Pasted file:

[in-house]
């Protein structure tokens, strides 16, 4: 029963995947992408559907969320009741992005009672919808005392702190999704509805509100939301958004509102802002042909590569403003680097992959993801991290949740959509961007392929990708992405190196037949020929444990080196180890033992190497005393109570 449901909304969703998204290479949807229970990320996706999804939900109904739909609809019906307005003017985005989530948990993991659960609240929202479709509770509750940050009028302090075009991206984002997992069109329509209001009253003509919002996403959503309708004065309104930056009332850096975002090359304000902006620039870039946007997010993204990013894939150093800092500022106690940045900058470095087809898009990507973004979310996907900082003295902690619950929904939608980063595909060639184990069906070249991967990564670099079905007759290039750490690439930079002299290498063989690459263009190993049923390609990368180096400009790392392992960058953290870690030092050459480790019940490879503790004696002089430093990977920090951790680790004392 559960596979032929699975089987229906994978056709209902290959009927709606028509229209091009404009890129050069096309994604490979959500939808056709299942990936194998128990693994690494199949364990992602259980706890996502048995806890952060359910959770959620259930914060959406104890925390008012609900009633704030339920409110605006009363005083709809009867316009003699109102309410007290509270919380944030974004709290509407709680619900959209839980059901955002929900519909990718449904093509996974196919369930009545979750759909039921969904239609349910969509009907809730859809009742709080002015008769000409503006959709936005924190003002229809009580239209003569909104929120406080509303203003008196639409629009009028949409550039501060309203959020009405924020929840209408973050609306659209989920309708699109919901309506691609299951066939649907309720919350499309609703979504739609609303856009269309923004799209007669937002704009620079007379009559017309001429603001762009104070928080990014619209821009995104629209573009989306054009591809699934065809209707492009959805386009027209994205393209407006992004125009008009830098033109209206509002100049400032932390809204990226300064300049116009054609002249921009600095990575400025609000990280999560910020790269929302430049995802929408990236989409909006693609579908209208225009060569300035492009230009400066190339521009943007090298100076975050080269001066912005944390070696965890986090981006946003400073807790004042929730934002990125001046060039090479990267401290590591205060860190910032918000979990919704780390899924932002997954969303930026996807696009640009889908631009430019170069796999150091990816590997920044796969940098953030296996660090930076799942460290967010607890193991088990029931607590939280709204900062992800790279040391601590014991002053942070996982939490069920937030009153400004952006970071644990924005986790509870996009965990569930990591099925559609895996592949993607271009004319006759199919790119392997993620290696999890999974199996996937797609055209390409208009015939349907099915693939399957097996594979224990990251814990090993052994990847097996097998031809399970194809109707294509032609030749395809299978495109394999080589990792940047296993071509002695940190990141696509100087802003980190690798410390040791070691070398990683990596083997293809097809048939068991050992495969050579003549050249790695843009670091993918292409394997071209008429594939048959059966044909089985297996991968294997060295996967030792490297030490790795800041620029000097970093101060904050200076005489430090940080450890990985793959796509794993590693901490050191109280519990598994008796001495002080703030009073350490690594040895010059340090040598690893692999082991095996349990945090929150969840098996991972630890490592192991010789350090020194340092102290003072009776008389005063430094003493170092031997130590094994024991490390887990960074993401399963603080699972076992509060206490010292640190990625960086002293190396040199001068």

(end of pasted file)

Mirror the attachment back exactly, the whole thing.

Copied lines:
[in-house]
């Protein structure tokens, strides 16, 4: 029963995947992408559907969320009741992005009672919808005392702190999704509805509100939301958004509102802002042909590569403003680097992959993801991290949740959509961007392929990708992405190196037949020929444990080196180890033992190497005393109570 449901909304969703998204290479949807229970990320996706999804939900109904739909609809019906307005003017985005989530948990993991659960609240929202479709509770509750940050009028302090075009991206984002997992069109329509209001009253003509919002996403959503309708004065309104930056009332850096975002090359304000902006620039870039946007997010993204990013894939150093800092500022106690940045900058470095087809898009990507973004979310996907900082003295902690619950929904939608980063595909060639184990069906070249991967990564670099079905007759290039750490690439930079002299290498063989690459263009190993049923390609990368180096400009790392392992960058953290870690030092050459480790019940490879503790004696002089430093990977920090951790680790004392 559960596979032929699975089987229906994978056709209902290959009927709606028509229209091009404009890129050069096309994604490979959500939808056709299942990936194998128990693994690494199949364990992602259980706890996502048995806890952060359910959770959620259930914060959406104890925390008012609900009633704030339920409110605006009363005083709809009867316009003699109102309410007290509270919380944030974004709290509407709680619900959209839980059901955002929900519909990718449904093509996974196919369930009545979750759909039921969904239609349910969509009907809730859809009742709080002015008769000409503006959709936005924190003002229809009580239209003569909104929120406080509303203003008196639409629009009028949409550039501060309203959020009405924020929840209408973050609306659209989920309708699109919901309506691609299951066939649907309720919350499309609703979504739609609303856009269309923004799209007669937002704009620079007379009559017309001429603001762009104070928080990014619209821009995104629209573009989306054009591809699934065809209707492009959805386009027209994205393209407006992004125009008009830098033109209206509002100049400032932390809204990226300064300049116009054609002249921009600095990575400025609000990280999560910020790269929302430049995802929408990236989409909006693609579908209208225009060569300035492009230009400066190339521009943007090298100076975050080269001066912005944390070696965890986090981006946003400073807790004042929730934002990125001046060039090479990267401290590591205060860190910032918000979990919704780390899924932002997954969303930026996807696009640009889908631009430019170069796999150091990816590997920044796969940098953030296996660090930076799942460290967010607890193991088990029931607590939280709204900062992800790279040391601590014991002053942070996982939490069920937030009153400004952006970071644990924005986790509870996009965990569930990591099925559609895996592949993607271009004319006759199919790119392997993620290696999890999974199996996937797609055209390409208009015939349907099915693939399957097996594979224990990251814990090993052994990847097996097998031809399970194809109707294509032609030749395809299978495109394999080589990792940047296993071509002695940190990141696509100087802003980190690798410390040791070691070398990683990596083997293809097809048939068991050992495969050579003549050249790695843009670091993918292409394997071209008429594939048959059966044909089985297996991968294997060295996967030792490297030490790795800041620029000097970093101060904050200076005489430090940080450890990985793959796509794993590693901490050191109280519990598994008796001495002080703030009073350490690594040895010059340090040598690893692999082991095996349990945090929150969840098996991972630890490592192991010789350090020194340092102290003072009776008389005063430094003493170092031997130590094994024991490390887990960074993401399963603080699972076992509060206490010292640190990625960086002293190396040199001068």